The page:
Statins are a class of drug that lowers cholesterol by reducing the production of cholesterol within the liver (Ogbru, et al., n.d.). These drugs are used to treat atherosclerosis (the buildup of plaque in the arteries) that causes chest pain and heart attacks, but also aids in lowering simple high cholesterol one might have (Ogbru, et al., n.d.). With statins reducing production of cholesterol in the liver, it blocks the enzyme that produces the cholesterol: hydroxy-methylglutaryl-coenzyme A reductase also known as HMG-CoA reductase or mevalonate (Ogbru, et al., n.d.). Scientifically, statins are referred to as HMG-CoA reductase inhibitors (Ogbru, et al., n.d.).
The statins that are approved and in use in the United States: atorvastatin (Lipitor), fluvastatin (Lescol and Lescol XL), lovastatin (Mevacor and Altoprev), pravastatin (Pravachol), rosuvastatin (Crestor), simvastatin (Zocor), and pitavastatin (Livalo) (Ogbru, et al., n.d.). According to Ogbru, et al. (n.d.), “Statins differ in their ability to reduce cholesterol. Lipitor and Crestor are most potent, while Lescol is least potent.” The drugs also differ in how strongly they interact with other pharmaceuticals (Ogbru, et al., n.d.).
Although statins are focused on reducing the production of cholesterol, you have to also look out for having too low of cholesterol. “Lower cholesterol is usually better, but in rare cases, having a very low level of low-density lipoprotein (LDL, or “bad”) cholesterol or a very low total cholesterol level has been associated with some health problems” (Lopez-Jimenez, 2015). These health problems include increased risk of cancer, hemorrhagic stroke, depression, anxiety, preterm birth and low birth weight if your cholesterol is low while you are pregnant (Lopez-Jimenez, 2015).
Not only do those who are taking statins have to deal with possible low cholesterol levels, but they also have to deal with a blockage of coenzyme Q10 also known as CoQ10 (Deichmann, et al., 2010). This enzyme is important for a healthy body as it aids in a healthy heart, brain, and overall health. According to Deichmann et al. (2010), “Studies have also shown a benefit of coenzyme Q10 administration in the mitochondrial function of heart muscle.” With that being said, CoQ10 is especially important for the heart. Deichmann et al. (2010) did a study of two different statins: atorvastatin and simvastatin. “In humans, exposure to atorvastatin, 80 mg for 14 to 30 days, caused a significant reduction in coenzyme Q10 levels of 34 subjects both at day 14 and at day 30. Simvastatin, 20 mg daily, and pravastatin, 20 mg daily, have also been associated with a 40% reduction in coenzyme Q10 levels.”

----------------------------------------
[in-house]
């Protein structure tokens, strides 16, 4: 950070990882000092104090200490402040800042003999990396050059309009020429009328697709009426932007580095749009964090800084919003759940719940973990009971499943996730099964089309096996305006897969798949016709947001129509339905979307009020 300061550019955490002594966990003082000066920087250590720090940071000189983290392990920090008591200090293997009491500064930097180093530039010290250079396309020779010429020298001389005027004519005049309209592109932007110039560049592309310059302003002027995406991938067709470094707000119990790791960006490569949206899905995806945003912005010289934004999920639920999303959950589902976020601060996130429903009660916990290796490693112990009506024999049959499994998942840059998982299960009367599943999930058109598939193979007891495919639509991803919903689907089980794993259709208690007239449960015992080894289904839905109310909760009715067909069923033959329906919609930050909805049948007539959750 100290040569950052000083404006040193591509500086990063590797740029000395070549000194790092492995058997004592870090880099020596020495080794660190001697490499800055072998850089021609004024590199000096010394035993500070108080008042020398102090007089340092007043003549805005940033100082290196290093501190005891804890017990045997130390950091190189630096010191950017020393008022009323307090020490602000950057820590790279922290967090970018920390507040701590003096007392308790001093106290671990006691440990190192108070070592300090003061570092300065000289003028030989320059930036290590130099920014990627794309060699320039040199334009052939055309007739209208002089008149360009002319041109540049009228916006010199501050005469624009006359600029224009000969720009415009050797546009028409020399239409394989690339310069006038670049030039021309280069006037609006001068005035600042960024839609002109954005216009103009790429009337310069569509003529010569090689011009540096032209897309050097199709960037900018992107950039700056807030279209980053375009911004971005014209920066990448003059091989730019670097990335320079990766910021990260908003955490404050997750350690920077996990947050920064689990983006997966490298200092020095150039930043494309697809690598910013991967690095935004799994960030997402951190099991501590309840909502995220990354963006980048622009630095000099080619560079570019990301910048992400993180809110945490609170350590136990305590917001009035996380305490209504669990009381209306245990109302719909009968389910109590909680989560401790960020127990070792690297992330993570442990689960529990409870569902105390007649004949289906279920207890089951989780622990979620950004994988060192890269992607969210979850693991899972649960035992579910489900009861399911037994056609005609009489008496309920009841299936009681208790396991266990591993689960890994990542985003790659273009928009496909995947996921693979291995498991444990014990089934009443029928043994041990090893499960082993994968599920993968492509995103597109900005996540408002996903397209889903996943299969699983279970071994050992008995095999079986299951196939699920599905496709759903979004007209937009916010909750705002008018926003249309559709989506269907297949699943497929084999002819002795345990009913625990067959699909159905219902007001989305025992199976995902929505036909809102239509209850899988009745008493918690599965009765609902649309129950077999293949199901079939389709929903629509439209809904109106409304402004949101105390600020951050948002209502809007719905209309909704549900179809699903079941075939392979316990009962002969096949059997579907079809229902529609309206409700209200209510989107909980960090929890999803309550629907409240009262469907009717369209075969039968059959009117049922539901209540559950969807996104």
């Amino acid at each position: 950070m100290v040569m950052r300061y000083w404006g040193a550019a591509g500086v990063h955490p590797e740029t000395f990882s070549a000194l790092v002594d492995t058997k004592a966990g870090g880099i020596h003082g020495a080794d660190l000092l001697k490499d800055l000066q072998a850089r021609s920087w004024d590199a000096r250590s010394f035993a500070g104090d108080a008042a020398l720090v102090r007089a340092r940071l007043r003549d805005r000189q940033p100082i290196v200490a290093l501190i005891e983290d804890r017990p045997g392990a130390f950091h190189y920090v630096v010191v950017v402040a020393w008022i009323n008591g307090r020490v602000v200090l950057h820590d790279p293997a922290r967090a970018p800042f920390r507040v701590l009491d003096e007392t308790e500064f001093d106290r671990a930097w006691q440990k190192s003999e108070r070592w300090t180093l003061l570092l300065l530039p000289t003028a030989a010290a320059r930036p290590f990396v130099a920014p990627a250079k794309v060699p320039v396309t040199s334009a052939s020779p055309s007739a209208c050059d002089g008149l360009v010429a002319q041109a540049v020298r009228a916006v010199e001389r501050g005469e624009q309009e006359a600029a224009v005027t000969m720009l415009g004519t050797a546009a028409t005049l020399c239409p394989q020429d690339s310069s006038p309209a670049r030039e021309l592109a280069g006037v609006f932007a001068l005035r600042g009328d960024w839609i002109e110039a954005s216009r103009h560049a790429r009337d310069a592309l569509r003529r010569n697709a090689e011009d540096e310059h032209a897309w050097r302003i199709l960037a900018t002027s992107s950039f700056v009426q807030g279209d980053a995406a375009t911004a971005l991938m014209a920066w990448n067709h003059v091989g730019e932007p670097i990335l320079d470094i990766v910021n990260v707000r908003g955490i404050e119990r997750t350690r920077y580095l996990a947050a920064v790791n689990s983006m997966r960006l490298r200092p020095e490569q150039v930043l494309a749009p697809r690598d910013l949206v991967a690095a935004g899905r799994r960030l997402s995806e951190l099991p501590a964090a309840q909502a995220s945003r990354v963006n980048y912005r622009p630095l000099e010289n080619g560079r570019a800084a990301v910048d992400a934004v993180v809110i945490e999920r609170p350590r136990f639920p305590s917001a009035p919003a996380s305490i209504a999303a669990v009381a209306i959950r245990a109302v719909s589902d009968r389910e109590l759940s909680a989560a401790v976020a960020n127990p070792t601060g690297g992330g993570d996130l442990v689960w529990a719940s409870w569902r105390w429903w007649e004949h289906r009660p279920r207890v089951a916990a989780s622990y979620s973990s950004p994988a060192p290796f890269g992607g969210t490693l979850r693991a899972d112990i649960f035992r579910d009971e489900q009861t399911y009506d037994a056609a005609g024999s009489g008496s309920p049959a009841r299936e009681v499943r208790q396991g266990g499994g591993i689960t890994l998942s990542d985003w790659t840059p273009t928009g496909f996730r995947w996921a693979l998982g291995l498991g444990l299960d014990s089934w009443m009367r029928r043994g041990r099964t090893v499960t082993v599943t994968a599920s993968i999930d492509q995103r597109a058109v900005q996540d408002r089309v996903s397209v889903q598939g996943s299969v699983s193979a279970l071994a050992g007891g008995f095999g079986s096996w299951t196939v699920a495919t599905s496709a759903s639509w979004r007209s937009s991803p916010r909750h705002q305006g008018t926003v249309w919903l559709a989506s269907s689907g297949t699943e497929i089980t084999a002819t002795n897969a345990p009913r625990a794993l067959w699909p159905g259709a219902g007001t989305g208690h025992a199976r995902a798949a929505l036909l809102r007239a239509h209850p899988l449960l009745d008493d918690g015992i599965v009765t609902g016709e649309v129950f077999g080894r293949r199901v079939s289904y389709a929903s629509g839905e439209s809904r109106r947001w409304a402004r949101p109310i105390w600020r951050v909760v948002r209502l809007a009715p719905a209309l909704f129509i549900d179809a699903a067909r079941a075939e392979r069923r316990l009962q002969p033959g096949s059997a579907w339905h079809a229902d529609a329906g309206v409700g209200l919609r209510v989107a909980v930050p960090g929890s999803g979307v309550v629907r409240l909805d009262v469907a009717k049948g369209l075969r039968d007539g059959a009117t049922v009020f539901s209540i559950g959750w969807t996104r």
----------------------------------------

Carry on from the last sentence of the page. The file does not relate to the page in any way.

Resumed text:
Unfortunately, there are side effects of taking statins. According to Ogbru, et al. (n.d.), some side effects include headache, nausea, vomiting, constipation, diarrhea, rash, weakness, and muscle pain, with liver failure and rhabdomyolysis (injury or death of muscle tissue) being the most serious. In Therapeutics Letter, researchers found that statins “decrease energy and fitness, and increase fatigue and sleep problems. They also found that statins may increase the risk of muscle aches and pains, kidney and liver problems, bleeding in the brain, and type 2 diabetes” (Goodman, 2014). According to another source, “The most concerning adverse reaction with HMG-CoA reductase inhibitors (statins) is myotoxicity (having a toxic effect on muscles” (Nawarskas, 2005).
If you are on a statin or thinking about starting on one, I suggest you consider taking the vital nutrient CoQ10.
By Dr. Nicole Cain with Claire Booth
Ogbru, O., Marks, J.W., & Davis, C.P. n.d. Statins. Retrieved from
Lopez-Jimenez, F. (2015, October 30). Cholesterol Level: Can it be too low? Retrieved from
Deichmann, R., Lavie, C., & Andrews, S. (2010). Coenzyme Q10 and Statin-Induced
Mitochondrial Dysfunction. The Ochsner Journal, 10(1), 16-21. Retrieved from https://www.ncbi.nlm.nih.gov/pmc/articles/PMC3096178/
Goodman, B. (2014). More Docs Wonder If Statins Are Worth the Risks. Retrieved from
Nawarskas, J.J. (2005). HMG-CoA Reductase Inhibitors and Coenzyme Q10. Cardiol Rev, 13(2),
76-9. doi 10.1097/01.crd.0000154790.42283.a1